LGBTQ advocates worry disclosure requirements keep people from monkeypox vaccine
People in the St. Louis region can be eligible for limited doses of the monkeypox vaccine in two ways: by confirming they’ve been exposed to someone with the virus, or by stating that they're at high risk of catching the virus through an online screening form.
The eligibility requirements are to make sure the vaccine gets to those who need it the most. But some LGBTQ advocates worry Missouri health officials could discourage people from getting vaccinated by asking them about their sexual behavior and identity.
“Gay men, trans men, bisexual men, trans women who have been marginalized and mistreated by the government historically aren't going to be all of a sudden trustful of a government that asks you to disclose your vulnerabilities and your identity to sign up for this vaccine,” said Shira Berkowitz, the advocacy and policy director at the LGBTQ rights nonprofit PROMO Missouri.
Monkeypox causes fever, sores and fatigue and is spread through close physical contact with the lesions of an infected person. It can also be spread through respiratory secretions during prolonged face-to-face contact or during physical contact. That includes kissing, cuddling or sex. Transmission is most likely in places where people are minimally clothed and packed close together.
Monkeypox can infect anyone, but right now, it’s mainly spreading in people who have sex with men who have sex with men. That includes other gay men, trans and bisexual people and those with other queer identities.
There have been 84 confirmed cases of monkeypox in Missouri, but vaccine supply is still limited. As of last week, the state has received more than 6,000 vials of the vaccine, according to the Centers for Disease Control and Prevention. A vial can contain up to five doses of the vaccine.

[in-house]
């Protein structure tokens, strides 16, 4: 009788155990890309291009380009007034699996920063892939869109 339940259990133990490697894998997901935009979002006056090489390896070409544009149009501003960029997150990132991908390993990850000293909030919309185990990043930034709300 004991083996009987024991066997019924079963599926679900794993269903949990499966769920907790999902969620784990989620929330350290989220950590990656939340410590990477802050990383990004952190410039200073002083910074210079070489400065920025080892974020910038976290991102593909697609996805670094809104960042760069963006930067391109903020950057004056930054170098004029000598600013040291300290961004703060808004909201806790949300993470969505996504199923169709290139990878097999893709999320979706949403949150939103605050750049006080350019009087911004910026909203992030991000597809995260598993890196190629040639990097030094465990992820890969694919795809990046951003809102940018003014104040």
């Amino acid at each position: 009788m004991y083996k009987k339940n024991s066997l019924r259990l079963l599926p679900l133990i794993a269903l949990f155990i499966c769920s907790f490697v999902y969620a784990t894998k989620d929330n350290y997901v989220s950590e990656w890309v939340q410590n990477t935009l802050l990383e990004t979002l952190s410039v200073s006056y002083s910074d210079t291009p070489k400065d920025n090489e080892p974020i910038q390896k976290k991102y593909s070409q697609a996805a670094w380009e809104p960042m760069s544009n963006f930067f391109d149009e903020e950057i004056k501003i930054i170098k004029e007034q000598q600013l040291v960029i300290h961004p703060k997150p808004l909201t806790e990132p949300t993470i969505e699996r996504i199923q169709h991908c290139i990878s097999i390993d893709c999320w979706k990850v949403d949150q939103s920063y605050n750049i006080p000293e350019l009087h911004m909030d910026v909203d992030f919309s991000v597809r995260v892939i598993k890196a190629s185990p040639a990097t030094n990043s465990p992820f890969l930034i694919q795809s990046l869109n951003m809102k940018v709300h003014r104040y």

Because the state hasn’t yet received enough vaccine to meet demand, it’s used the eligibility screening survey, which patients can access through portals on the St. Louis and St. Louis County health department websites, to figure out who gets the shots.
Among other questions, the form asks respondents if they identify as gay, bisexual or transgender and if they’ve engaged in commercial, public or group sex in the last two weeks. The state offers that information to local health departments, which then distribute the vaccine based on the responses.
Submitting sexual histories to state officials may discourage people who are worried about being outed or otherwise discriminated against because of their identity, especially in Missouri, Berkowitz said.
“It would be lovely if we lived in a state that included sexual orientation and gender identity and expression in our human rights statute, but we just don't yet,” they said.
The information in the forms is not shared with anyone beyond health officials, said Christopher Ave, spokesman for the St. Louis County Department of Public Health. State and local health agencies are bound by health privacy laws and won’t share the information.
Still, Ave understands that some may be hesitant.
“No one is going to know how an individual responds to that survey other than the public health experts and the county and jurisdiction that you live in,” Ave said. “Does that mean no one is ever going to worry about it? Of course people are going to worry, and I certainly sympathize with anyone who wants to keep their information private.”
Local health departments are limited by state and federal guidelines when it comes to determining eligibility for the limited doses, he said.
“In a perfect world we would have plentiful vaccines instantly available to anyone who has wanted it,” Ave said.
St. Louis and St. Louis County health officials also plan to attend Tower Grove Pride events this weekend to talk to people about monkeypox vaccinations, he said, though he couldn’t confirm whether vaccines would be available at those events.
Meeting people and determining eligibility in person could be a more effective strategy than using online forms, Berkowitz said.
“They should go to where the people are,” they said. “Whether that's gay bars, or nightclubs, or Pride this weekend, and make sure that there’s an accessibility to the vaccine without having to disclose if you've slept with anyone recently that has been in contact with the virus.”
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